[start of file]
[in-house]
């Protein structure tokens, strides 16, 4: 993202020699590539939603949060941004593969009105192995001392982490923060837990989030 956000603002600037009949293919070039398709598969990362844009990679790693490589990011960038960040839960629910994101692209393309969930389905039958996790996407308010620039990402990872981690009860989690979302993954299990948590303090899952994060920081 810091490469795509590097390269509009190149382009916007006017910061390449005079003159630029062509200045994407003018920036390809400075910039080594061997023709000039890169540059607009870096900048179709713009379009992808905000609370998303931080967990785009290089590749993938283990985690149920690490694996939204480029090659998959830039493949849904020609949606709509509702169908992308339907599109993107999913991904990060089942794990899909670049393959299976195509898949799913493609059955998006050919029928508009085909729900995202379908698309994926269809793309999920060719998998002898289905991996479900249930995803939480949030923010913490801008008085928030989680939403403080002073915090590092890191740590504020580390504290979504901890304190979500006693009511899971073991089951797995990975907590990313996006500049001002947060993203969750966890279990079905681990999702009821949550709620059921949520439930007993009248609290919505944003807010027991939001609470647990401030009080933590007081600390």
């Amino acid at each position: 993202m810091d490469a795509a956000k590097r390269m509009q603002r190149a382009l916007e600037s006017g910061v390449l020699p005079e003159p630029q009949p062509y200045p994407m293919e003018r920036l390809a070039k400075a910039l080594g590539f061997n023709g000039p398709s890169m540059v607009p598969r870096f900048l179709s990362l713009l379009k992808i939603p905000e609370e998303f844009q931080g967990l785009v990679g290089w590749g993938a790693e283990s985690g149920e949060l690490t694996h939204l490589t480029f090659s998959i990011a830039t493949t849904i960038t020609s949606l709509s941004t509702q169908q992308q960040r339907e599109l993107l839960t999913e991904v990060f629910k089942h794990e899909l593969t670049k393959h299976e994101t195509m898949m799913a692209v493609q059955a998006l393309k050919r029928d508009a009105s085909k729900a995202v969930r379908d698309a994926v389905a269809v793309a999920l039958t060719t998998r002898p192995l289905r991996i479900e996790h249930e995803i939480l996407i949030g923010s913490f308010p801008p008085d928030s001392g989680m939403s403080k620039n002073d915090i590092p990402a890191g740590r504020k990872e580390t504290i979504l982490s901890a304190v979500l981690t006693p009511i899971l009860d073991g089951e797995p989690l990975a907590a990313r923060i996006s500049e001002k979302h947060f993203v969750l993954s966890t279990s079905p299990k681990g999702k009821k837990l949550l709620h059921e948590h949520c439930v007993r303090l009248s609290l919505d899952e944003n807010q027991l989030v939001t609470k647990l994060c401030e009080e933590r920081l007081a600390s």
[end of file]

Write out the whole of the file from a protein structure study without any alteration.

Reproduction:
[in-house]
């Protein structure tokens, strides 16, 4: 993202020699590539939603949060941004593969009105192995001392982490923060837990989030 956000603002600037009949293919070039398709598969990362844009990679790693490589990011960038960040839960629910994101692209393309969930389905039958996790996407308010620039990402990872981690009860989690979302993954299990948590303090899952994060920081 810091490469795509590097390269509009190149382009916007006017910061390449005079003159630029062509200045994407003018920036390809400075910039080594061997023709000039890169540059607009870096900048179709713009379009992808905000609370998303931080967990785009290089590749993938283990985690149920690490694996939204480029090659998959830039493949849904020609949606709509509702169908992308339907599109993107999913991904990060089942794990899909670049393959299976195509898949799913493609059955998006050919029928508009085909729900995202379908698309994926269809793309999920060719998998002898289905991996479900249930995803939480949030923010913490801008008085928030989680939403403080002073915090590092890191740590504020580390504290979504901890304190979500006693009511899971073991089951797995990975907590990313996006500049001002947060993203969750966890279990079905681990999702009821949550709620059921949520439930007993009248609290919505944003807010027991939001609470647990401030009080933590007081600390």
């Amino acid at each position: 993202m810091d490469a795509a956000k590097r390269m509009q603002r190149a382009l916007e600037s006017g910061v390449l020699p005079e003159p630029q009949p062509y200045p994407m293919e003018r920036l390809a070039k400075a910039l080594g590539f061997n023709g000039p398709s890169m540059v607009p598969r870096f900048l179709s990362l713009l379009k992808i939603p905000e609370e998303f844009q931080g967990l785009v990679g290089w590749g993938a790693e283990s985690g149920e949060l690490t694996h939204l490589t480029f090659s998959i990011a830039t493949t849904i960038t020609s949606l709509s941004t509702q169908q992308q960040r339907e599109l993107l839960t999913e991904v990060f629910k089942h794990e899909l593969t670049k393959h299976e994101t195509m898949m799913a692209v493609q059955a998006l393309k050919r029928d508009a009105s085909k729900a995202v969930r379908d698309a994926v389905a269809v793309a999920l039958t060719t998998r002898p192995l289905r991996i479900e996790h249930e995803i939480l996407i949030g923010s913490f308010p801008p008085d928030s001392g989680m939403s403080k620039n002073d915090i590092p990402a890191g740590r504020k990872e580390t504290i979504l982490s901890a304190v979500l981690t006693p009511i899971l009860d073991g089951e797995p989690l990975a907590a990313r923060i996006s500049e001002k979302h947060f993203v969750l993954s966890t279990s079905p299990k681990g999702k009821k837990l949550l709620h059921e948590h949520c439930v007993r303090l009248s609290l919505d899952e944003n807010q027991l989030v939001t609470k647990l994060c401030e009080e933590r920081l007081a600390s």